“I'm not going to tell you. You're going to hear about it in the news.”
JIM: So she was mad?
EMAD: Oh, she was mad until the point the FBI told her, “Okay, we have to take Emad and his kids and you can stay in the apartment and we can give you some money.” And she said, “No, wherever my husband go, I go with him.”
JIM: What is your wife's name?
JIM: Karen, I thought so.
EMAD: She used to be Karen. She went through name changes or identity changes 16 times with me because I live at this time under assumed identity. My name at this moment is not Emad Salem. My name now is the 16th identity I live under.
JIM: Was there ever a time when your undercover life and your real life bled into each other?
EMAD: I'll tell you how. There is a time when my wife picked up the phone by mistake. I went out with John Anticev and Louis Napoli to tell them what I had done the night before. The phone rang and accidently she picked up and XXXXXXX say, “Where is brother Emad?” And she said, “Oh, he went out with his friends from the FBI.” And immediately, there is flags being raised in XXXXXXX's ears. And he said, “Okay, we'll wait for him when he come back.” I finished my briefing and I thought, let me give her a call if she wants me to pick some milk or something from the store. “Hi, honey. I'm done with my work coming -- heading back home. You want anything?” She said, “No, nothing, just want you to know that XXXXXXX called. I said, “Who? How did you know?” She said, “Well, I just answered the phone.”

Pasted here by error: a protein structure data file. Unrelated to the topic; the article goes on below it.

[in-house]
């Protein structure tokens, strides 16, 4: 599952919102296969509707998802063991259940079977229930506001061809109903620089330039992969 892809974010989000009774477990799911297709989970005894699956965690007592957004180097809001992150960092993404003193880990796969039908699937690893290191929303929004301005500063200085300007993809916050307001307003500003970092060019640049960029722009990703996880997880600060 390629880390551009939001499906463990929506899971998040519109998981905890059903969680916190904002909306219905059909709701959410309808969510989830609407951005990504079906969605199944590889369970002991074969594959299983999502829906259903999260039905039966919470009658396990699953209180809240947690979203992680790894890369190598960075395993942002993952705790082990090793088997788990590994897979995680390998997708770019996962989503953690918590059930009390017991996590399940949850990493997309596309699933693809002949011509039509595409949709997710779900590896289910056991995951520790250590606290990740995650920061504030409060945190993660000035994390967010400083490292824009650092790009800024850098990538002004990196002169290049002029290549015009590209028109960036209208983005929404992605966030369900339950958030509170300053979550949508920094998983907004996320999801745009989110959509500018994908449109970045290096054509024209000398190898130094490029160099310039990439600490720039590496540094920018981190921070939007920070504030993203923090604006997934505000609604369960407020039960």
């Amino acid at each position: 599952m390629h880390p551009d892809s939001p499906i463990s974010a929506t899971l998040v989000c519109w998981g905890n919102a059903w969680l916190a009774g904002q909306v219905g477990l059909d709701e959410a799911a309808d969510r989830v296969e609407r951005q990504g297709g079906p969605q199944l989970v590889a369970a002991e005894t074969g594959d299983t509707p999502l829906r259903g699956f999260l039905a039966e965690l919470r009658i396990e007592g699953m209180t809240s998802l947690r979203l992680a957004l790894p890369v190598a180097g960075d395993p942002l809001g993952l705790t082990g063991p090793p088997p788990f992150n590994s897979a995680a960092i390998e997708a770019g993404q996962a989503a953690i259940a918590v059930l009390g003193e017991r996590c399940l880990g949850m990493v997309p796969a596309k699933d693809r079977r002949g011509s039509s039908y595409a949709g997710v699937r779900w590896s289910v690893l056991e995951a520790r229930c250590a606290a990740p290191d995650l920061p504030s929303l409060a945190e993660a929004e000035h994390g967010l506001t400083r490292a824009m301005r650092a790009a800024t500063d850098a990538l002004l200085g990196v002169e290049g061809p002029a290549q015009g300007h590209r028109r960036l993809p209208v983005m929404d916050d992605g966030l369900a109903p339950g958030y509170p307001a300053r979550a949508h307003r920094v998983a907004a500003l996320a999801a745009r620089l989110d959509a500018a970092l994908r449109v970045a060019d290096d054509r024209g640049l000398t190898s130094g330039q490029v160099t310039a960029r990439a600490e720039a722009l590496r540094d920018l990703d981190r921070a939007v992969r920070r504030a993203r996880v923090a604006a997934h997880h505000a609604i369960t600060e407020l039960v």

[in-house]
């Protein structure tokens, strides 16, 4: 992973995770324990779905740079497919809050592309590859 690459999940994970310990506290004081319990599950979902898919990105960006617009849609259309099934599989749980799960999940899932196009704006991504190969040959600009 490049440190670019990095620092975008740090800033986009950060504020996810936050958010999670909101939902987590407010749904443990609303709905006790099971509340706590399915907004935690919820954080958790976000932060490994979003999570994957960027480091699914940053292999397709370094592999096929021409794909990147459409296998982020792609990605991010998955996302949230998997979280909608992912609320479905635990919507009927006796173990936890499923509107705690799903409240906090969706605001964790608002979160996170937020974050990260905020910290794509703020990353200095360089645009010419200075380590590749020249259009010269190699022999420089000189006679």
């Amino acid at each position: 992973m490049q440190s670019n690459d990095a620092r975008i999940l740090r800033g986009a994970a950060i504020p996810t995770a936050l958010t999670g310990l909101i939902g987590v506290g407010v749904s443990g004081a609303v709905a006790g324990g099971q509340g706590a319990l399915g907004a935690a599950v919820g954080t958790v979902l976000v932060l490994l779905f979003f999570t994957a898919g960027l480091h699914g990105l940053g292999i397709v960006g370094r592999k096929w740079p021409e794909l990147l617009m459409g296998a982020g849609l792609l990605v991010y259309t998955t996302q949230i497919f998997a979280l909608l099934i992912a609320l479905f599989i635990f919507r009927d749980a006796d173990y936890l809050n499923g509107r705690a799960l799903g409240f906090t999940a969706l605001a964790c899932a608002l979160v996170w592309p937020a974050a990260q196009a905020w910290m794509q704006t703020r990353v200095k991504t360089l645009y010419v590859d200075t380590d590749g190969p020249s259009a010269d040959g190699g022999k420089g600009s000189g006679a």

“Oh my God. What did you tell him?”
She said, “I told him that you went with your friends.”
She said, “The FBI.”
Oh, my God. I'm dead now. Now I am killed. The result of that, XXXXXXX and XXXXXXX came to me at the lobby of my building and they said, “Brother Emad, come downstairs. We got to go for a ride.” And I know when he said that, that that is the ride of my death. They are taking me to kill me. And we start to drive In Brooklyn, we went to elementary school. The metal door is locked by chain and lock because it's Sunday. XXXXXXX came out of the car unlock the padlock, open the metal gate. We drove the car inside in the middle of the school and they lock the gate again and all of a sudden, they took me to a classroom. Of course, there is nobody whatsoever in the school. And in the classroom, my adrenaline is spiked high in the sky and I am -- my heartbeat is very high and but all of that has to be suppressed because if I show that I am in a panic, then they shake me down.